Under FFDCA section 408(g), 21 U.S.C. 346a, any person may file an objection to any aspect of this regulation and may also request a hearing on those objections. You must file your objection or request a hearing on this regulation in accordance with the instructions provided in 40 CFR part 178. To ensure proper receipt by EPA, you must identify docket ID number EPA-HQ-OPP-2019-0070 in the subject line on the first page of your submission. All objections and requests for a hearing must be in writing and must be received by the Hearing Clerk on or before July 14, 2020. Addresses for mail and hand delivery of objections and hearing requests are provided in 40 CFR 178.25(b).
In addition to filing an objection or hearing request with the Hearing Clerk as described in 40 CFR part 178, please submit a copy of the filing (excluding any Confidential Business Information (CBI)) for inclusion in the public docket. Information not marked confidential pursuant to 40 CFR part 2 may be disclosed publicly by EPA without prior notice. Submit the non-CBI copy of your objection or hearing request, identified by docket ID number EPA-HQ-OPP-2019-0070, by one of the following methods:
Federal eRulemaking Portal: http://www.regulations.gov. Follow the online instructions for submitting comments. Do not submit electronically any information you consider to be CBI or other information whose disclosure is restricted by statute.
Mail: OPP Docket, Environmental Protection Agency Docket Center (EPA/DC), (28221T), 1200 Pennsylvania Ave. NW, Washington, DC 20460-0001.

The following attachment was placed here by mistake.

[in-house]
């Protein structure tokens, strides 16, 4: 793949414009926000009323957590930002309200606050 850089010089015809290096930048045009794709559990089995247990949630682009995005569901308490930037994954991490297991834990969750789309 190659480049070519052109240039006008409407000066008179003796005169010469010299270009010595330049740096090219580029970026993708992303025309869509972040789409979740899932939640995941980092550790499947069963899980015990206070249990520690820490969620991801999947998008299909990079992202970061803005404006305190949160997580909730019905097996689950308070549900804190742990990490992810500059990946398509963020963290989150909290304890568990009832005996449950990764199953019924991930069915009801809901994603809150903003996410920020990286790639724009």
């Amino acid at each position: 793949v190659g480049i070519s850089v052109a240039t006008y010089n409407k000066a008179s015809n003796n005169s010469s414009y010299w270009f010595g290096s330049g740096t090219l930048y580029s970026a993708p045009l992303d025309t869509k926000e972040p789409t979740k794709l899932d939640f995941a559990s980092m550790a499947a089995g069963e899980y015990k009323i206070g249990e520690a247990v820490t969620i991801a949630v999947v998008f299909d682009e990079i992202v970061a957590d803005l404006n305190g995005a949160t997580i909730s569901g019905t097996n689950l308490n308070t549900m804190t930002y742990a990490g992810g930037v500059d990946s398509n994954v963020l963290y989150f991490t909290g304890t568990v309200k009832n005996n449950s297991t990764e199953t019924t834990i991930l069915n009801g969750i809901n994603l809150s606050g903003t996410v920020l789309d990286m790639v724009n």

Hand Delivery: To make special arrangements for hand delivery or delivery of boxed information, please follow the instructions at http://www.epa.gov/dockets/contacts.html. Additional instructions on commenting or visiting the docket, along with more information about dockets generally, is available at http://www.epa.gov/dockets.
II. Summary of Petitioned-For Tolerance
In the Federal Register of June 7, 2019 (84 FR 26630) (FRL-9993-93), EPA issued a document pursuant to FFDCA section 408(d)(3), 21 U.S.C. 346a(d)(3), announcing the filing of a pesticide petition (PP 8E8731) by IR-4, IR-4 Project Headquarters, Rutgers, The State University of New Jersey, 500 College Road East, Suite 201 W, Princeton, NJ 08540. The petition requested that 40 CFR 180.650 be amended by establishing tolerances for residues of isoxaben, N-[3-(1-ethyl-1-methylpropyl)-5-isoxazolyl]-2, 6-dimethoxybenzamide in or on the raw agricultural commodities Hop, dried cones at 0.01 parts per million (ppm) and Caneberry subgroup 13-07A at 0.01 ppm. That document referenced a summary of the petition prepared by the Dow Chemical Company, the registrant, which is available in the docket, http://www.regulations.gov. A comment was received on the notice of filing. EPA's response to this comment is discussed in Unit IV.C.